The setup and hold time constraints derived for our basic clocked building block -- the flip flop -- provide one model for such an additional engineering discipline, and the one that will be followed in this course.


Dynamic Discipline
The Dynamic Discipline, summarized in the timing diagram to the right, requires that inputs to a clocked device be stable and valid for a time window surrounding each active clock edge that includes a setup time prior to that edge and a hold time following the edge. If input changes conform to this restriction, output validity is guaranteed outside of specified contamination and propoagation delays, measured from the active clock edge (rather than from input changes, as in combinational circuits).

We can build clocked sequential circuits of arbitrary complexity by combining flip flops with combinational logic.

Registers

8.3.1. Registers

Often we combine $N$ flip flops sharing a common clock as shown to the left to make an $N$-bit register, a basic clocked storage device capable holding a multi-bit datum. All bits of a register are loaded on the same active clock edge, and are subject to the same setup and hold time requirements with respect to that edge. Register outputs appear simultaneously, again subject to the contamination and propagation delay specifications from the component flip flops.

N-bit Register
Registers are denoted in our circuits by the symbol to the right; note the annotations on the data input and output lines to show they represent bundles of $N$ wires carrying $N$ bits simultaneously.

Adding logic to clocked devices

8.3.2. Adding logic to clocked devices

There are a variety of approaches to building complex sequential systems.

Finite State Machine
A simple approach suggested in Section 8.1 is to use a single multibit register to hold the entire system state, as shown to the left. This approach is convenient for certain sequential circuit applications, and is the basis for the Finite State Machine abstraction discussed in Chapter 9.

The dynamic discipline imposed by the register in the above diagram requires that its setup and hold time requirements, $t_{SETUP}$ and $t_{HOLD}$, be met. Assume that the combinational logic has propagation delay $t_{PD/LOGIC}$ and contamination delay $t_{CD/LOGIC}$, and the propagation and contamination delay specifications for the register are $t_{PD/REG}$ and $t_{CD/REG}$ respectively. Then the dynamic discipline requires that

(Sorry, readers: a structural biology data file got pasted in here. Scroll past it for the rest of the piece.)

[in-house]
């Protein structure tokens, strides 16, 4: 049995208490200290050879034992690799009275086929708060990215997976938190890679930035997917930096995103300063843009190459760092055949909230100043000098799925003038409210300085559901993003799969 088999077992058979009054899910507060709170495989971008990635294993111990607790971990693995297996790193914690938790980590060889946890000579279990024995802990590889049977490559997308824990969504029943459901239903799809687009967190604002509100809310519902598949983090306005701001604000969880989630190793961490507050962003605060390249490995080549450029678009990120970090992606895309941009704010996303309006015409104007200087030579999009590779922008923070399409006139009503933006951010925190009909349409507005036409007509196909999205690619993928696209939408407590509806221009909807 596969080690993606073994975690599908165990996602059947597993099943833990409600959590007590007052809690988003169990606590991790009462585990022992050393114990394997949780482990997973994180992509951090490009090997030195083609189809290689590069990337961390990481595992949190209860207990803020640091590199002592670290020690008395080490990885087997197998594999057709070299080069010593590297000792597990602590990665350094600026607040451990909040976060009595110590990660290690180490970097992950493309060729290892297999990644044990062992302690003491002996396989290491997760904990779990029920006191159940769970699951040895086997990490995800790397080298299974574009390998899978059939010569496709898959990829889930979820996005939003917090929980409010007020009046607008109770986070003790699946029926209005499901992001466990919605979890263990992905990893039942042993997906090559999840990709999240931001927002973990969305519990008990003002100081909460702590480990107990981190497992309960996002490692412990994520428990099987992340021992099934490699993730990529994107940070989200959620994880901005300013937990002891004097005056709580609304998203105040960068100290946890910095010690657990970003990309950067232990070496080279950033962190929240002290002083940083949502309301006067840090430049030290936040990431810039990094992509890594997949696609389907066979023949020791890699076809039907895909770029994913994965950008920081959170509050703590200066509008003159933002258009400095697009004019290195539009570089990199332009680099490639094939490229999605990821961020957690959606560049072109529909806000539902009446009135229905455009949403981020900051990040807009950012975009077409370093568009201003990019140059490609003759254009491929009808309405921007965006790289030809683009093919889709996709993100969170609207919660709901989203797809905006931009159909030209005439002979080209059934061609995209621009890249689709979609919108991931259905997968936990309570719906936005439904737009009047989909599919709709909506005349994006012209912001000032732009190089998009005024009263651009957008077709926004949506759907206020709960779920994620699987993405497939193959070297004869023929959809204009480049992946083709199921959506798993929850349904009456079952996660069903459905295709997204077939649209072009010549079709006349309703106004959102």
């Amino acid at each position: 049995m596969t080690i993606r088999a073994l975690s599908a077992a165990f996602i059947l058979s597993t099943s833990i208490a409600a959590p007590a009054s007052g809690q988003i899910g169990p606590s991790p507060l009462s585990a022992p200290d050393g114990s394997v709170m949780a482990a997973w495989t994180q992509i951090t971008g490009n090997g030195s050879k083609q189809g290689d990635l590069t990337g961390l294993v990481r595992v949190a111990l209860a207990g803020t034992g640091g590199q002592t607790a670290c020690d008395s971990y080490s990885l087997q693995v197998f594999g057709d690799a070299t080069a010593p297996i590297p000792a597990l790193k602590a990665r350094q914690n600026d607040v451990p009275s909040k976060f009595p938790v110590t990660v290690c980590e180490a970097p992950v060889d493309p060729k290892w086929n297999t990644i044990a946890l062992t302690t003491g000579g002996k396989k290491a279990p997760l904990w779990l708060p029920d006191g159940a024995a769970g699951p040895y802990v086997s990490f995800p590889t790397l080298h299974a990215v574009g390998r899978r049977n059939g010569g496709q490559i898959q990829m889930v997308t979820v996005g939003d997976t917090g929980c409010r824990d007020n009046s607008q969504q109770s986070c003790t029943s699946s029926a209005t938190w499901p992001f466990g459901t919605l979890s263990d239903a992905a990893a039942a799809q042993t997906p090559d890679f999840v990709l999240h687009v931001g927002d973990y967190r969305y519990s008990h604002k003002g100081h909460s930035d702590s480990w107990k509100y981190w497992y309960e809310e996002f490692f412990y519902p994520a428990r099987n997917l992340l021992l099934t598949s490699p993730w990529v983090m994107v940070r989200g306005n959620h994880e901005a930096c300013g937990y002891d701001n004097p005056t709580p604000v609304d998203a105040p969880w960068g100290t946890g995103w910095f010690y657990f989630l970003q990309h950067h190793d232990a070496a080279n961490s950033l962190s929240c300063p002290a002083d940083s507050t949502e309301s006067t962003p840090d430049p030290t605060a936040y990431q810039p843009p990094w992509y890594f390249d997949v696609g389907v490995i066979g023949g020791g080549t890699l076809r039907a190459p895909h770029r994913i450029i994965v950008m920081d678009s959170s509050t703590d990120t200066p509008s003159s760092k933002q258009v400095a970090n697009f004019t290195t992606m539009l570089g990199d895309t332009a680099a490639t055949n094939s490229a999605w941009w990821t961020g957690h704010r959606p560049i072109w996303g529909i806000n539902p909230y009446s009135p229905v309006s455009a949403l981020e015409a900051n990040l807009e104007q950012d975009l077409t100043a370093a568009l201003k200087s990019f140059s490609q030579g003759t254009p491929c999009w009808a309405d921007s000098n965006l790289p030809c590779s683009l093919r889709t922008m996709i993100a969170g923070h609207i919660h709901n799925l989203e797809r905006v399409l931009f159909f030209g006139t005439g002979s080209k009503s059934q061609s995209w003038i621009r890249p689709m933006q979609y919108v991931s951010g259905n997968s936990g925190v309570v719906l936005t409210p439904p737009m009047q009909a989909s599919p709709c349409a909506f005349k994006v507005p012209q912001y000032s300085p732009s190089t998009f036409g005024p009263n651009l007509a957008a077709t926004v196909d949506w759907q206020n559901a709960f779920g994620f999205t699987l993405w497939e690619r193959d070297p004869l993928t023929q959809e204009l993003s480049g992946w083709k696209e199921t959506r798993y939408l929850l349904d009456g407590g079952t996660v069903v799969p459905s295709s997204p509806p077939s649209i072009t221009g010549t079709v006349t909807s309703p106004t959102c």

It is often more convenient to distribute state information of a complex system among various subsystems, allowing the construction of such systems from sequential components. Orderly construction of systems with distributed state -- and management of the exploding number of consequent setup and hold time requirements -- demands the constraints of an additional engineering discipline. While there are several alternatives, the simplest and most common of these is the single clock synchronous discipline presented in Section 8.3.3.

Single Clock Synchronous Discipline

8.3.3. Single Clock Synchronous Discipline

A straightforward approach to engineering sequential systems of arbitrary complexity is to use a single, shared, periodic clock signal to dictate the timing of validity for all signals within the system.

Single Clock Synchronous System
We can build such systems from combinational logic and interspersed registers as sketched to the right, so long as a few simple rules are followed. The basic idea is that the active edges of a single clock signal dictates timing of all register reloads throughout the system, and, consequently, the timing of the validity of each register output. Each output typically propagates through some combinational logic to another register, where it must become valid in time to meet the target register's setup time requirement prior to the next active clock edge. The clock period is then chosen to be sufficiently long to cover the propagation delay and setup time of each such path, assuring that all setup times within the system are met.

In general, the design of a single-clock synchronous system requires that

The tedium of meeting internal hold time requirements can be mitigated by the use of registers whose contamination delay is at least as great as their hold time requirement, assuring that hold times are met in each path between registers. Setup and hold time requirements for inputs to the system are dictated by the paths connecting the inputs to registers, and the timing of system outputs by paths between these outputs and internal registers.

Synchronous Hierarchy

8.3.4. Synchronous Hierarchy

The single-clock synchronous discipline allows, in principle, the use of clocked sequential subsystems as components. Clocked components may themselves follow the single-clock discipline in their internal construction, allowing a hierarchical approach to the design of complex systems. Since all of our single-clock sequential circuits are constructed from flip flops and combinational logic, a hierarchical design can always be "flattened" by expanding each clocked component into a network of flip flops and logic; if the single-clock discipline is uniformly followed by each component, the expanded network will follow that discipline as well.